3. ‘Senior-sit’ even one hour a week so the caregiver can get to the gym or a weekly class they enjoy.

4. If you can afford it, pay for a cleaning service once in a while to pinch hit.

5. Last, but not least, make a regular visit or just phone to show you care.

By the same token, caregivers must take steps to prevent any negative effects from their truly admirable work. Caregivers must seek the help of a friend, support groups or a physician, before their struggles become severe. Here are some steps to take:

1. Keep in contact with friends, neighbors or relatives. Though they feel pressed, they need to maintain their ‘social contract’ with friends. Keeping active socially reduces stress and provides an outlet for the rollercoaster of emotions that come with caregiving.

2. Seek out a support group. Many of the various associations that deal with diseases endemic to the elderly have regular, often local, support group meetings, even online.

3. Get active. Ride a bike. Go for a run. Put in an exercise video. Keep the blood circulating and the mind sharp.

4. Carve out ‘alone time’, even in the corner of the house, to read a book or watch a movie in peace. Some people find journaling daily thoughts and activities helps relieve stress.

5. Seek help immediately if depression is suspected. Talk therapy with a social worker or psychologist can help work through the unique challenges felt by caregivers. Remember, care must be taken to avoid what has become all too common – prescription drug abuse.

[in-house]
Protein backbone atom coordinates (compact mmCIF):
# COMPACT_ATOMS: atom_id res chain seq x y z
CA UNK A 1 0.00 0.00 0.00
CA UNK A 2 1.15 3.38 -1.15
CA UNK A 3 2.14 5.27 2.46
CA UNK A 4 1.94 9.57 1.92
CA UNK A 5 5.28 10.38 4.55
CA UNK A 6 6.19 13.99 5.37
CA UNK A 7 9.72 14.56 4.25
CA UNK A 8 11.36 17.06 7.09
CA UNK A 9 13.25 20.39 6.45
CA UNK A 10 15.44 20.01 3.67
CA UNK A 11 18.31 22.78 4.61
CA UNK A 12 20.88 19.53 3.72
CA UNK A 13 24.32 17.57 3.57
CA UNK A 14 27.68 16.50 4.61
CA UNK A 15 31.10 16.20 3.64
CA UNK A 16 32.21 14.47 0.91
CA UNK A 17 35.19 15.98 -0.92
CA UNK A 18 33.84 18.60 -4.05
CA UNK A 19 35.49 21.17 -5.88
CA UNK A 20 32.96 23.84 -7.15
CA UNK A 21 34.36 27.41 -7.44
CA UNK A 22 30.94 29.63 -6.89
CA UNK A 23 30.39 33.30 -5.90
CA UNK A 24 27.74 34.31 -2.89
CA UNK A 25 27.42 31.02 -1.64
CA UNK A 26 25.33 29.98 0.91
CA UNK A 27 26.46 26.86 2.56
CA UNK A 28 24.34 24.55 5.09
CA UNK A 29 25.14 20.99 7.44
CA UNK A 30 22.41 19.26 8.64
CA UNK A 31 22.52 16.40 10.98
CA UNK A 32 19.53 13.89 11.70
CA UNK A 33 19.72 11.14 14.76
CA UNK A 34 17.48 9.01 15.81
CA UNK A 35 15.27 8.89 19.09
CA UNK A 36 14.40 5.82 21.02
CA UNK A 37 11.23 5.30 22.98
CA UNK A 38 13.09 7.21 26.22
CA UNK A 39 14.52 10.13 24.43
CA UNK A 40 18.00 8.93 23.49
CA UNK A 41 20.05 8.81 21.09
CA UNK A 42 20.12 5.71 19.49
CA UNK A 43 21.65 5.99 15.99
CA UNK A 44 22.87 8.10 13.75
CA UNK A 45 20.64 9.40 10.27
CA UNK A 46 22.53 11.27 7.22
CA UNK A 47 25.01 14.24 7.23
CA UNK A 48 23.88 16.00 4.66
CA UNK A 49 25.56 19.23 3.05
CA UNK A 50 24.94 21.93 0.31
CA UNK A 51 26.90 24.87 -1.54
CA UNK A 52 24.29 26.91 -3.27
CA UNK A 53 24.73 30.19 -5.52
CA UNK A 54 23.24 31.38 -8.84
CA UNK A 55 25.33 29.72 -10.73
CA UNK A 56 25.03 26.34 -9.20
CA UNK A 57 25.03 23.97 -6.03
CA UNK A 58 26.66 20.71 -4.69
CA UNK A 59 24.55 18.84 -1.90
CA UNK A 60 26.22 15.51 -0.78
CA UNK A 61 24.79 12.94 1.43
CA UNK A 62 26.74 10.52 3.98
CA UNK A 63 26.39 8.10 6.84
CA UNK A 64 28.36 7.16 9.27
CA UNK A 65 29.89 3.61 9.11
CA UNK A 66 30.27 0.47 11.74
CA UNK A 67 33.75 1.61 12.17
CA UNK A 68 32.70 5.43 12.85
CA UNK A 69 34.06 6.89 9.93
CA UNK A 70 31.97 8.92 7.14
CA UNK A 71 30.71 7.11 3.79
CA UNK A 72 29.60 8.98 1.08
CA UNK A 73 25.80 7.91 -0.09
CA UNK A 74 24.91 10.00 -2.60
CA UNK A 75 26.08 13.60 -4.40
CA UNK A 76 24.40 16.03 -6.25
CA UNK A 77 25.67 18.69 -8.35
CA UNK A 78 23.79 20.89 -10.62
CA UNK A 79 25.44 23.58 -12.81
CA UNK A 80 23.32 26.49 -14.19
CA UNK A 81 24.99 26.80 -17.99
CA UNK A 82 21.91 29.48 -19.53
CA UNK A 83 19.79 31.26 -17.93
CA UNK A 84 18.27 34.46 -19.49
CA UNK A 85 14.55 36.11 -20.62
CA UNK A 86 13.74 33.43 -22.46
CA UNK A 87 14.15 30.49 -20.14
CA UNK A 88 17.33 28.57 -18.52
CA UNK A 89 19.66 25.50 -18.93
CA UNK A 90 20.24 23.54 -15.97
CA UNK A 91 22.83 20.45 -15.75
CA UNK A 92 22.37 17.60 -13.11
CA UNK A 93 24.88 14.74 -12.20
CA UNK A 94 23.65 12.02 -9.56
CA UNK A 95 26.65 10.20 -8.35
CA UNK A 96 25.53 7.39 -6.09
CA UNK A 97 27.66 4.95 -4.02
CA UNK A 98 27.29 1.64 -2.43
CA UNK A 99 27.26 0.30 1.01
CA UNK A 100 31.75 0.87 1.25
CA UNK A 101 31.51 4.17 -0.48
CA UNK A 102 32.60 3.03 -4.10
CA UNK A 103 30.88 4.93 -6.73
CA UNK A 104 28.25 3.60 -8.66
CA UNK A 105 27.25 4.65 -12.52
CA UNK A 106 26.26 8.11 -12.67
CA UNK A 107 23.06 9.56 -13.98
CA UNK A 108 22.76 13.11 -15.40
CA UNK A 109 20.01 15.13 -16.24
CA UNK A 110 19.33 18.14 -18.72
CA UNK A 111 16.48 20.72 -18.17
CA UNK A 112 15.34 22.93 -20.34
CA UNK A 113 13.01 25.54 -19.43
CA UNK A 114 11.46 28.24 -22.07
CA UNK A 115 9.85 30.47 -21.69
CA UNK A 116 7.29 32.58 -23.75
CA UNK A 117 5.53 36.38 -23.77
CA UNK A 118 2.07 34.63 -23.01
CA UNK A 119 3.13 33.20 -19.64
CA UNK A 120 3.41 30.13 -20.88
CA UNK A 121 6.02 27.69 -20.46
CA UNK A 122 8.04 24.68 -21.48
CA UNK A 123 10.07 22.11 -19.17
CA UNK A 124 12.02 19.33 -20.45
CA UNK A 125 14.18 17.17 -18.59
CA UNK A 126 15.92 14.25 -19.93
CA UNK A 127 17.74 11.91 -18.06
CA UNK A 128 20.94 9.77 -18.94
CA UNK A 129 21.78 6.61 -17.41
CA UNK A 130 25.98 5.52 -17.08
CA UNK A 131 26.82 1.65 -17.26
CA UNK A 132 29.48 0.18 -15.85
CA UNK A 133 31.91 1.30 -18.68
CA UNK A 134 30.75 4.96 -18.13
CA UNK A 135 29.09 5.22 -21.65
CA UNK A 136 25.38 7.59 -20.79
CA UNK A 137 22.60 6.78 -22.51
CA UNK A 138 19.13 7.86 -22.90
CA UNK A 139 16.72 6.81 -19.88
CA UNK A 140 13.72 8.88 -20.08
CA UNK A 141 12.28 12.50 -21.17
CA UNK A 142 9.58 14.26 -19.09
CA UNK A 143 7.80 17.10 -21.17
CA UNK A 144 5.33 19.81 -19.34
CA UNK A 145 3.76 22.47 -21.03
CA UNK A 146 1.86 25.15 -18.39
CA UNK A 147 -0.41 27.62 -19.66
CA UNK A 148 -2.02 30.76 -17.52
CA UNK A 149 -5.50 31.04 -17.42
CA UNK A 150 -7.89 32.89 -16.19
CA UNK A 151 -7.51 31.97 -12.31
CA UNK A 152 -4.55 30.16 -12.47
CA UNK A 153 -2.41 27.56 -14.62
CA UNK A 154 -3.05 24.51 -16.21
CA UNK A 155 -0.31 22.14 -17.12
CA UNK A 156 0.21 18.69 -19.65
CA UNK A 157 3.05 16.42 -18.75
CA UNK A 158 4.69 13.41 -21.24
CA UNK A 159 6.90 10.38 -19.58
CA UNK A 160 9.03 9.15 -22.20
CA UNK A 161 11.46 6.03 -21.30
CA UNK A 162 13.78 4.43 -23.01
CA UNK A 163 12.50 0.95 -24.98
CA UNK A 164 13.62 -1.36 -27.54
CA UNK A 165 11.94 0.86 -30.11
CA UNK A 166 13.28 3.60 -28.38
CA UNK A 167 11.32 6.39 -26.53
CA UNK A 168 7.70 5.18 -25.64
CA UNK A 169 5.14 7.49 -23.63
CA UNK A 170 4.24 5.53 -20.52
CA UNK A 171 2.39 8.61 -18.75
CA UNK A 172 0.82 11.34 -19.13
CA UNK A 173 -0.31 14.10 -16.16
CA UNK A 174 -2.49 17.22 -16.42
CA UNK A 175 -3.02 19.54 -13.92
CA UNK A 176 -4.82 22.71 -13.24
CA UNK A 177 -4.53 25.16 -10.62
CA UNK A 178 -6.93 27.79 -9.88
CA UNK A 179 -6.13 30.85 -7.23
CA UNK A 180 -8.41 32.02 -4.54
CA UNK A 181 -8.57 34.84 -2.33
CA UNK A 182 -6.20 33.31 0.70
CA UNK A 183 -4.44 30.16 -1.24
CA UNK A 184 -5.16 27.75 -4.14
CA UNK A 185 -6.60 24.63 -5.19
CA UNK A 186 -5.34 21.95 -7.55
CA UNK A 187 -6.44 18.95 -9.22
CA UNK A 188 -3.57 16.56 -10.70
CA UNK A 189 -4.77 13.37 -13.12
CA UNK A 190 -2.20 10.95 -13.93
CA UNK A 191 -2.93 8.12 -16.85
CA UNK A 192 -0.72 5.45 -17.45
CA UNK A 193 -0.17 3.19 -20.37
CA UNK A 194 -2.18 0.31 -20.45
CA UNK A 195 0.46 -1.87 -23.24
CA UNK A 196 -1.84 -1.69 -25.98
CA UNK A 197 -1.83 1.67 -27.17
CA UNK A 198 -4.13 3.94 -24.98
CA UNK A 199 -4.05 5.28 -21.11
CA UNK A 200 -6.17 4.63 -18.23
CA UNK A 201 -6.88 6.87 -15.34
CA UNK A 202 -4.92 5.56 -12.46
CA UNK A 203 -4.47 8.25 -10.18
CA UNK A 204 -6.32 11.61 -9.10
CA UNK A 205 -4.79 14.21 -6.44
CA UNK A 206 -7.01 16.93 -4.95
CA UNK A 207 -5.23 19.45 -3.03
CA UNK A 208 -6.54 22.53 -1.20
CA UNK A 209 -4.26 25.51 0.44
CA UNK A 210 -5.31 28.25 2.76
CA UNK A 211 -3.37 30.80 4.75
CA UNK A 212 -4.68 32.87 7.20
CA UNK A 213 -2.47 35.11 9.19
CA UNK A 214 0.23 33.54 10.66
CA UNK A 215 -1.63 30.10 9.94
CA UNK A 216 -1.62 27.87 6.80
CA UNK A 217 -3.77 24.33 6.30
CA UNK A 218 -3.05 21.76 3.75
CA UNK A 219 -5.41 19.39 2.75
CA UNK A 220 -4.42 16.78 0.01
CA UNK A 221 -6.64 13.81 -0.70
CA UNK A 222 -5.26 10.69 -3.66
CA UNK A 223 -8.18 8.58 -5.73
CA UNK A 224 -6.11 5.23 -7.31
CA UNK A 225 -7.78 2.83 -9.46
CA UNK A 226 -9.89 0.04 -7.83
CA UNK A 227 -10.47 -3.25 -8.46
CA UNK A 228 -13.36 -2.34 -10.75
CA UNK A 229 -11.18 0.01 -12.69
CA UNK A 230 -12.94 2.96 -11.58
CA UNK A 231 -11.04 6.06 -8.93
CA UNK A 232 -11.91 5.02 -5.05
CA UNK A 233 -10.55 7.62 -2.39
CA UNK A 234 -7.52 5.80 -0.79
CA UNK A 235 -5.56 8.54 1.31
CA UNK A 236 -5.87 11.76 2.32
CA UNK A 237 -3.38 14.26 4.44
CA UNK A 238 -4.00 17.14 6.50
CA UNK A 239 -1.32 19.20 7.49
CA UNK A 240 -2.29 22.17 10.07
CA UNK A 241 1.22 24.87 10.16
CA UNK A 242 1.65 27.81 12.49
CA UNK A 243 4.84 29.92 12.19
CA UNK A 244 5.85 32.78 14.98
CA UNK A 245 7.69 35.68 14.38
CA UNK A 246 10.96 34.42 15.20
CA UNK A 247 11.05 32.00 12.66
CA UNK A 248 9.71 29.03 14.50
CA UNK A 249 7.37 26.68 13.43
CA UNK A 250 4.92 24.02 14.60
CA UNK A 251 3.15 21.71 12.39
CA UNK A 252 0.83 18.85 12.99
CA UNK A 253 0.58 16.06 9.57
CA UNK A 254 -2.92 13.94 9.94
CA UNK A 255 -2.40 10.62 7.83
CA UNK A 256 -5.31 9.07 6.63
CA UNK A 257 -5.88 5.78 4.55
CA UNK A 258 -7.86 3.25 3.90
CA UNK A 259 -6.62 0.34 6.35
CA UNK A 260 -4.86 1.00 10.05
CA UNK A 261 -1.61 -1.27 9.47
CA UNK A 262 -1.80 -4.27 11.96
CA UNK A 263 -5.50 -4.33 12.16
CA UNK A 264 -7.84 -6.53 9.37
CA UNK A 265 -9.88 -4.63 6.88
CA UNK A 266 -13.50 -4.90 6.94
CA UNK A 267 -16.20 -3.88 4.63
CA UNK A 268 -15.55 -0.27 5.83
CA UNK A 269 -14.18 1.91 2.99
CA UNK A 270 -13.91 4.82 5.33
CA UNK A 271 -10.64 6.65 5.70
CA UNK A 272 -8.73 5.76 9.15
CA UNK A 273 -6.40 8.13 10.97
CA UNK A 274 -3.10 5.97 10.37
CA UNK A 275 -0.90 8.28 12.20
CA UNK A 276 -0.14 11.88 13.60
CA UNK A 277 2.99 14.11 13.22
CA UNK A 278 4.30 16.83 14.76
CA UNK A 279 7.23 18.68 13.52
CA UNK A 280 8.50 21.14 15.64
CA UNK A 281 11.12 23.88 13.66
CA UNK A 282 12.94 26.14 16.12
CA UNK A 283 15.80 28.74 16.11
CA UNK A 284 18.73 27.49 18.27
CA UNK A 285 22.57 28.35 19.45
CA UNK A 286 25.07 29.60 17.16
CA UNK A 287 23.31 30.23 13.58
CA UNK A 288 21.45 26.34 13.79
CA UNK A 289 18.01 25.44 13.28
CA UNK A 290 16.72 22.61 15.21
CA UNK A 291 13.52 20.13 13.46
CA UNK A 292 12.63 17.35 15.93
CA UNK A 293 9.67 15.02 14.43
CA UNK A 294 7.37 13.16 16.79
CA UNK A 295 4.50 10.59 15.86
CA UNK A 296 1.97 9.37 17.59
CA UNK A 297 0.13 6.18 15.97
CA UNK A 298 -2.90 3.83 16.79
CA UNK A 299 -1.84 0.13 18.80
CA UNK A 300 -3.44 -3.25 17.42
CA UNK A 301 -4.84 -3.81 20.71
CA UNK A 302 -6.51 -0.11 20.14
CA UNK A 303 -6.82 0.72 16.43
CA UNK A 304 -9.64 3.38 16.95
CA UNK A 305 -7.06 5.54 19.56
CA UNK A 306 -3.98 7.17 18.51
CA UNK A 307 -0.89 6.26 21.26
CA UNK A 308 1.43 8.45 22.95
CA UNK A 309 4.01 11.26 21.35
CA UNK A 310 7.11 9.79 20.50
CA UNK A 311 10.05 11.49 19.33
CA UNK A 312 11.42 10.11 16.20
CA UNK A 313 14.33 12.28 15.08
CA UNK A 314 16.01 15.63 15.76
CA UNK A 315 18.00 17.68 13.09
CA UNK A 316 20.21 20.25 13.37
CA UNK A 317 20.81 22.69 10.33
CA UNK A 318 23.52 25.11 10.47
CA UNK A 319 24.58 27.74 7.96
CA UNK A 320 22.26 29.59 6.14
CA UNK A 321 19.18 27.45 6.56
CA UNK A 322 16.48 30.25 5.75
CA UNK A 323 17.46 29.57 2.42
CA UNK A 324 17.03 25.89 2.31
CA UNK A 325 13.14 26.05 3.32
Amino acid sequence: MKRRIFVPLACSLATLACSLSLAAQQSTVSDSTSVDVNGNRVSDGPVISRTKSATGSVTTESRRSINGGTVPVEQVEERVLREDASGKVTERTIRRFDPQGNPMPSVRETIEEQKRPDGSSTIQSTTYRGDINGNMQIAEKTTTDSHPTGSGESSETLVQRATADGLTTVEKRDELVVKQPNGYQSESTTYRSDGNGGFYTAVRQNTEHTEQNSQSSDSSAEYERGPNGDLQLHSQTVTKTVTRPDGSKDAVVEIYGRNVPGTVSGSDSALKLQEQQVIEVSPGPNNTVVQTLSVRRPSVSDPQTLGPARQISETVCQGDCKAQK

6. Keep your own nutrition up. That is the best way to maintain your health and energy level. You are a priority too!

Caregiving is praiseworthy, but lonely and challenging business – not for the faint of heart. However, if you make efforts to protect yourself while reaching out for help at the appropriate times, you will emerge healthy and fulfilled. Let me know if I can help!


Anita Kamiel, RN, MPS, is the founder and owner of David York Home Healthcare Agency, licensed by the State of New York. She holds a master’s degree in gerontological administration and is fully acquainted with all factors related to eldercare services and the latest guidelines for seniors. Thirty years ago, she realized the need for affordable, quality home health aide services provided and supervised by caring individuals. You can contact her at 718-376-7755 or at David York Agency is also on Facebook, Twitter, Google+, and LinkedIn.

5 Ways to Prevent Falls in the Elderly

preventing falls in the elderly

There are few things scarier for the elderly than a fall. A fall can result in an array of problems and pain — or worse. So what can you do to prevent falls in an elderly home? Here are some tips that can help.

1. Prepare the Home

Elderproofing your home is critically important. There is nothing that can substitute for making sure the elderly person in the home is not in danger of slipping, falling, or otherwise hurting his or herself. If you need a consultation to help you assess your home, David York Agency has full elderproofing services by a certified specialist. Here is a handy tip sheet.

2. Regular Exercise

Exercise can help an elderly person maintain balance and strength. This has a two-fold benefit in that good balance control will prevent falls while increased strength can help prevent or lessen injuries.

3. Physical Therapy

Physical therapy may be prescribed by the elderly person’s doctor. This can further increase balance and strength. Talk to their doctor about getting a referral.

4. Standing and Sitting

Standing and sitting are things we don’t think much about, but the elderly can have a very hard time with these everyday tasks. Help them remember to do so slowly and consciously to avoid dizziness and balance issues that can result in a fall.